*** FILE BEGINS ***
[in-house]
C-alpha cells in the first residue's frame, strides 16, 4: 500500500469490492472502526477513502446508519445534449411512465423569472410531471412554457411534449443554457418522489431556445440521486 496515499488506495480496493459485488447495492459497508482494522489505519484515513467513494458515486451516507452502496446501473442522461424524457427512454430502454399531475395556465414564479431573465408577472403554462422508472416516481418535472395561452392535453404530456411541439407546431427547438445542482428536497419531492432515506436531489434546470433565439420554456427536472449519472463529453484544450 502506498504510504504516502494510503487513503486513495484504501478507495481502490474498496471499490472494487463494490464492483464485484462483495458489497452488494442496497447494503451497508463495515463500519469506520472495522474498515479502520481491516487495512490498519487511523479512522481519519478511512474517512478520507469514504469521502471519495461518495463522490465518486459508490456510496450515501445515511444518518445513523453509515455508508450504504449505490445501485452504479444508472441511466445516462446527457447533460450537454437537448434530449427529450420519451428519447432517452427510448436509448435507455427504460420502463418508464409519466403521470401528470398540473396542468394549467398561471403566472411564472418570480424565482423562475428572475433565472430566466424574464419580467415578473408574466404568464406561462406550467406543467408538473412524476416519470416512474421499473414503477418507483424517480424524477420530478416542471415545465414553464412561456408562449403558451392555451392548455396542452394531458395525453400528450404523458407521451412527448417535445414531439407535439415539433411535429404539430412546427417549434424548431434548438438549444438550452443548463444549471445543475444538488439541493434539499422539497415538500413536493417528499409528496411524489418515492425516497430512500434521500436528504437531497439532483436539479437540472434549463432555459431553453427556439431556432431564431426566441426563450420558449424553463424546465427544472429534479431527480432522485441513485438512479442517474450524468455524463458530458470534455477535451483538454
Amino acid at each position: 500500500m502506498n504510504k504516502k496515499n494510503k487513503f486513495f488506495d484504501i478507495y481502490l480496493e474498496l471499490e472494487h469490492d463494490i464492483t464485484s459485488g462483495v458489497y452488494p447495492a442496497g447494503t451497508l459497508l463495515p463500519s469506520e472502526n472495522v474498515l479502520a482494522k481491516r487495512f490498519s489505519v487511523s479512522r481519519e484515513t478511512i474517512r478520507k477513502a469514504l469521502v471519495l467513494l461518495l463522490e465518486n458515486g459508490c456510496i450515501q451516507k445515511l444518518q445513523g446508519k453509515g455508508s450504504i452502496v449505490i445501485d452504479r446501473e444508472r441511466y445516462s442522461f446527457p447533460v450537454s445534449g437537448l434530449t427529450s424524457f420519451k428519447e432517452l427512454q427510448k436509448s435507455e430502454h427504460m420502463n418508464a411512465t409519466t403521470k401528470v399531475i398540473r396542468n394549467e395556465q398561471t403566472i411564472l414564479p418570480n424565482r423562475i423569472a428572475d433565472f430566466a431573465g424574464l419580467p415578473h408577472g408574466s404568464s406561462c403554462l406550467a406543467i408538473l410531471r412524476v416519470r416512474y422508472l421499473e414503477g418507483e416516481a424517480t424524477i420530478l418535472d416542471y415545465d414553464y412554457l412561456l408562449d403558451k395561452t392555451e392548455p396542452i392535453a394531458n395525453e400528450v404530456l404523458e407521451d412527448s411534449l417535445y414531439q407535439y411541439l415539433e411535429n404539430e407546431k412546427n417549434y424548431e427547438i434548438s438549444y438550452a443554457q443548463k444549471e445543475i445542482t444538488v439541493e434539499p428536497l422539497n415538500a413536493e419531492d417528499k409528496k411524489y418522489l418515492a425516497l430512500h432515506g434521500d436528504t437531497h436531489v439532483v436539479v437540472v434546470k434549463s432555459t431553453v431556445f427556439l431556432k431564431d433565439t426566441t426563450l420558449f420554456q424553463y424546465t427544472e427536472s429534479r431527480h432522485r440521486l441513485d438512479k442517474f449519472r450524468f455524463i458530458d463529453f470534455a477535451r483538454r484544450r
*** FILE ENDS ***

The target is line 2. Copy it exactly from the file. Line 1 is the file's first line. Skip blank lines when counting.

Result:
C-alpha cells in the first residue's frame, strides 16, 4: 500500500469490492472502526477513502446508519445534449411512465423569472410531471412554457411534449443554457418522489431556445440521486 496515499488506495480496493459485488447495492459497508482494522489505519484515513467513494458515486451516507452502496446501473442522461424524457427512454430502454399531475395556465414564479431573465408577472403554462422508472416516481418535472395561452392535453404530456411541439407546431427547438445542482428536497419531492432515506436531489434546470433565439420554456427536472449519472463529453484544450 502506498504510504504516502494510503487513503486513495484504501478507495481502490474498496471499490472494487463494490464492483464485484462483495458489497452488494442496497447494503451497508463495515463500519469506520472495522474498515479502520481491516487495512490498519487511523479512522481519519478511512474517512478520507469514504469521502471519495461518495463522490465518486459508490456510496450515501445515511444518518445513523453509515455508508450504504449505490445501485452504479444508472441511466445516462446527457447533460450537454437537448434530449427529450420519451428519447432517452427510448436509448435507455427504460420502463418508464409519466403521470401528470398540473396542468394549467398561471403566472411564472418570480424565482423562475428572475433565472430566466424574464419580467415578473408574466404568464406561462406550467406543467408538473412524476416519470416512474421499473414503477418507483424517480424524477420530478416542471415545465414553464412561456408562449403558451392555451392548455396542452394531458395525453400528450404523458407521451412527448417535445414531439407535439415539433411535429404539430412546427417549434424548431434548438438549444438550452443548463444549471445543475444538488439541493434539499422539497415538500413536493417528499409528496411524489418515492425516497430512500434521500436528504437531497439532483436539479437540472434549463432555459431553453427556439431556432431564431426566441426563450420558449424553463424546465427544472429534479431527480432522485441513485438512479442517474450524468455524463458530458470534455477535451483538454